8. Include extensions from the main structure that have a minimum floor-to-ceiling height of 1.5 metres (5 feet), such as cantilevers, bay and bow windows, and dormers.
  9. Exclude open areas that have no floor, such as vaulted areas.

Discussing the RMS with clients

Real estate professionals must make every effort to ensure their clients understand the RMS and its implications. They must discuss the RMS with clients so the client can make an informed decision about property size and measurements. A thorough and documented discussion between real estate professionals and clients fulfills the real estate professional’s fiduciary obligations.

When Representing Sellers

Real estate professionals must discuss the following with the seller:

  • the relationship between property size and asking price
  • the RMS:
    • what is included and excluded in the measurements
    • how professionals take measurements and calculate them
    • how size descriptors in marketing materials must follow the RMS
  • if the property is a condominium:
    • the difference between the RMS size and the condominium unit registered size
    • what is included and excluded in the RMS size
    • what is included and excluded in the condominium unit registered size
  • sellers are not required to represent the size of their property, however:
    • property size is often important to buyers and other real estate professionals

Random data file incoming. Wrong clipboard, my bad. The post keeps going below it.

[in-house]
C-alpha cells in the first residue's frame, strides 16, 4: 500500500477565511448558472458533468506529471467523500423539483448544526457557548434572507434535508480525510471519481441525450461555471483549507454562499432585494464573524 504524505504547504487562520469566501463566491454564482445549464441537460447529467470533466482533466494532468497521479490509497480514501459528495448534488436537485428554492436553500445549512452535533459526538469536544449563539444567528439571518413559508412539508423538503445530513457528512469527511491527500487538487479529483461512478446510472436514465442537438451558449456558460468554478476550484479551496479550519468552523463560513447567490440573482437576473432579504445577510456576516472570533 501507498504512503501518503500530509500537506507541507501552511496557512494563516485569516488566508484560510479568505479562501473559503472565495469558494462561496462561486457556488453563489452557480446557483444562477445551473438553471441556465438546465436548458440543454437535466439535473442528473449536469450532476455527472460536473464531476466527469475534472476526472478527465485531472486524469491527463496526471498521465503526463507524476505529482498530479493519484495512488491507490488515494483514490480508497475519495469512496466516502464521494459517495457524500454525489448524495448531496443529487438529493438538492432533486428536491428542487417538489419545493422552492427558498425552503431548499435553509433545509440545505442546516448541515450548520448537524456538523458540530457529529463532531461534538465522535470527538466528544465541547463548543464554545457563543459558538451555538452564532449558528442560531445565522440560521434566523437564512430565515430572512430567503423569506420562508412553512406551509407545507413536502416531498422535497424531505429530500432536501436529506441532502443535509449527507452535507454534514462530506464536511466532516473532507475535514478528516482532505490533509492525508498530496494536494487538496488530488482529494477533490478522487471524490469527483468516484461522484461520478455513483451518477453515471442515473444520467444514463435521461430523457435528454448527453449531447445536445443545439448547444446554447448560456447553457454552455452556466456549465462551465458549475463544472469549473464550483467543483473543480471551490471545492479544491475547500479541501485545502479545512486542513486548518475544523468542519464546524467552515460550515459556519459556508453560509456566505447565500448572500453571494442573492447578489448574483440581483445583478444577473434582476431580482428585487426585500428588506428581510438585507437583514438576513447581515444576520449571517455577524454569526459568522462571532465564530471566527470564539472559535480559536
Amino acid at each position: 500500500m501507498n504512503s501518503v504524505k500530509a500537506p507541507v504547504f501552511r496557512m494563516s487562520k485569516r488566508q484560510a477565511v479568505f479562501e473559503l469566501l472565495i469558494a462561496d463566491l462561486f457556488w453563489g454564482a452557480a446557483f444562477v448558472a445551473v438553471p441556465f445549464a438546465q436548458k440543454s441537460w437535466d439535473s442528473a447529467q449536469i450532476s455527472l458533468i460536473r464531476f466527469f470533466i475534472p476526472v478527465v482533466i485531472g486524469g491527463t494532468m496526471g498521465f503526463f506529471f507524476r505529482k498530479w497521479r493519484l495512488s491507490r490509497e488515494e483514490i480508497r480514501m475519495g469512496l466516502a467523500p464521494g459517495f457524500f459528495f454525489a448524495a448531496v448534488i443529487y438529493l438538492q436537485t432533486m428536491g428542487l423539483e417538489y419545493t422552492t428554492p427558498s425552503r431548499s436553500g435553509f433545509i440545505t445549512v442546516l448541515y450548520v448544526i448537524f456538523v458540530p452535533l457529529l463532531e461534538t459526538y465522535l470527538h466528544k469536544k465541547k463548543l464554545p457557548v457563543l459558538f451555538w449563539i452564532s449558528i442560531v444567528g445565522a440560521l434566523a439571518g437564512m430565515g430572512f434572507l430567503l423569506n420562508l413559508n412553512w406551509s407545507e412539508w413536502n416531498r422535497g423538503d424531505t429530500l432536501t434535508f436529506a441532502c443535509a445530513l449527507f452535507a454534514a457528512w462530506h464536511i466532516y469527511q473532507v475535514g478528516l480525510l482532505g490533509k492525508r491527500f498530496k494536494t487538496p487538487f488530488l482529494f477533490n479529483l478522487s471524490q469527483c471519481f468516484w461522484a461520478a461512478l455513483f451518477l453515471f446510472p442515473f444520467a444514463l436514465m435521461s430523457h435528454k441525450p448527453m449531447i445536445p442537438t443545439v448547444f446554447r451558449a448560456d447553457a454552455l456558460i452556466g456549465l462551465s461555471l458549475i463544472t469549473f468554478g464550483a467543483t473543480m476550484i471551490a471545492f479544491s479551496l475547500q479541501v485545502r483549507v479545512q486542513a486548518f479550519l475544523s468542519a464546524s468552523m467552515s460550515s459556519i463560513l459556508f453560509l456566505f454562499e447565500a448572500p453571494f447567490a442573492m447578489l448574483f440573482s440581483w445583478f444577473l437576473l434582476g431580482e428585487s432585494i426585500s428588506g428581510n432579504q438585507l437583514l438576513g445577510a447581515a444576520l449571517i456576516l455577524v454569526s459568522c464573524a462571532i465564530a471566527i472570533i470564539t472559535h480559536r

• the listing service/property database may have a mandatory property size field
  • if the seller wants to represent the size of their property, they need to use the RMS
    • sellers and their professionals may provide additional information, if it’s not misleading and it meets RMS requirements
  • if the real estate professional will measure the seller’s property or engage another qualified person to measure it based on the RMS, and who will pay the cost

When Representing Buyers

Real estate professionals must discuss the following with the buyer:

  • how property size factors into the buyer’s decision to purchase
    • the relationship between property size and selling price
  • the RMS:
    • what is included and excluded in the measurements
    • how professionals will take measurements and calculate them
  • if the property is a condominium:
    • the difference between the RMS size and the condominium unit registered size